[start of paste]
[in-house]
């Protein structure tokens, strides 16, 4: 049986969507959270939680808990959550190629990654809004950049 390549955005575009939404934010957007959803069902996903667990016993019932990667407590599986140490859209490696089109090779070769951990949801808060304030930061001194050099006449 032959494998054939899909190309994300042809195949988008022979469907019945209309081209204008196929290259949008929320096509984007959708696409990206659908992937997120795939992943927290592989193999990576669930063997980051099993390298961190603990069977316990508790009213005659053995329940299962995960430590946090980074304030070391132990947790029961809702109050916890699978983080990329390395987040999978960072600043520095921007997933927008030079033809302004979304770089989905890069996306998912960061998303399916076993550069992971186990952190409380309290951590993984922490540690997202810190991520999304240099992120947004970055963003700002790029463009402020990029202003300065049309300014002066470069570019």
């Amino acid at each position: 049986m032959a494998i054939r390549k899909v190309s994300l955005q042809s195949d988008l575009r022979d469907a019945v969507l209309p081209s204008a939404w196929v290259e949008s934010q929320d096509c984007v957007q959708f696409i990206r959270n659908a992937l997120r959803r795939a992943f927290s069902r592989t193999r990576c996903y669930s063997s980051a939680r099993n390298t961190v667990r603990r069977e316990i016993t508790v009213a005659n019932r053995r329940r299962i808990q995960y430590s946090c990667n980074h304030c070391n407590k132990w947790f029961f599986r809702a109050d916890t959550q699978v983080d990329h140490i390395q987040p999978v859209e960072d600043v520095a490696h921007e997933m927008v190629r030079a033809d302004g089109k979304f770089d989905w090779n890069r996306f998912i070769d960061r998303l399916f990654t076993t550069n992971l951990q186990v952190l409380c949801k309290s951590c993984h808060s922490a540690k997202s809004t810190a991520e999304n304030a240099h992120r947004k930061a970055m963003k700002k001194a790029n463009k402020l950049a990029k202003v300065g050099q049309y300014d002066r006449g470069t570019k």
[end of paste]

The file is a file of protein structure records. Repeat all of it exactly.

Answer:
[in-house]
């Protein structure tokens, strides 16, 4: 049986969507959270939680808990959550190629990654809004950049 390549955005575009939404934010957007959803069902996903667990016993019932990667407590599986140490859209490696089109090779070769951990949801808060304030930061001194050099006449 032959494998054939899909190309994300042809195949988008022979469907019945209309081209204008196929290259949008929320096509984007959708696409990206659908992937997120795939992943927290592989193999990576669930063997980051099993390298961190603990069977316990508790009213005659053995329940299962995960430590946090980074304030070391132990947790029961809702109050916890699978983080990329390395987040999978960072600043520095921007997933927008030079033809302004979304770089989905890069996306998912960061998303399916076993550069992971186990952190409380309290951590993984922490540690997202810190991520999304240099992120947004970055963003700002790029463009402020990029202003300065049309300014002066470069570019």
């Amino acid at each position: 049986m032959a494998i054939r390549k899909v190309s994300l955005q042809s195949d988008l575009r022979d469907a019945v969507l209309p081209s204008a939404w196929v290259e949008s934010q929320d096509c984007v957007q959708f696409i990206r959270n659908a992937l997120r959803r795939a992943f927290s069902r592989t193999r990576c996903y669930s063997s980051a939680r099993n390298t961190v667990r603990r069977e316990i016993t508790v009213a005659n019932r053995r329940r299962i808990q995960y430590s946090c990667n980074h304030c070391n407590k132990w947790f029961f599986r809702a109050d916890t959550q699978v983080d990329h140490i390395q987040p999978v859209e960072d600043v520095a490696h921007e997933m927008v190629r030079a033809d302004g089109k979304f770089d989905w090779n890069r996306f998912i070769d960061r998303l399916f990654t076993t550069n992971l951990q186990v952190l409380c949801k309290s951590c993984h808060s922490a540690k997202s809004t810190a991520e999304n304030a240099h992120r947004k930061a970055m963003k700002k001194a790029n463009k402020l950049a990029k202003v300065g050099q049309y300014d002066r006449g470069t570019k």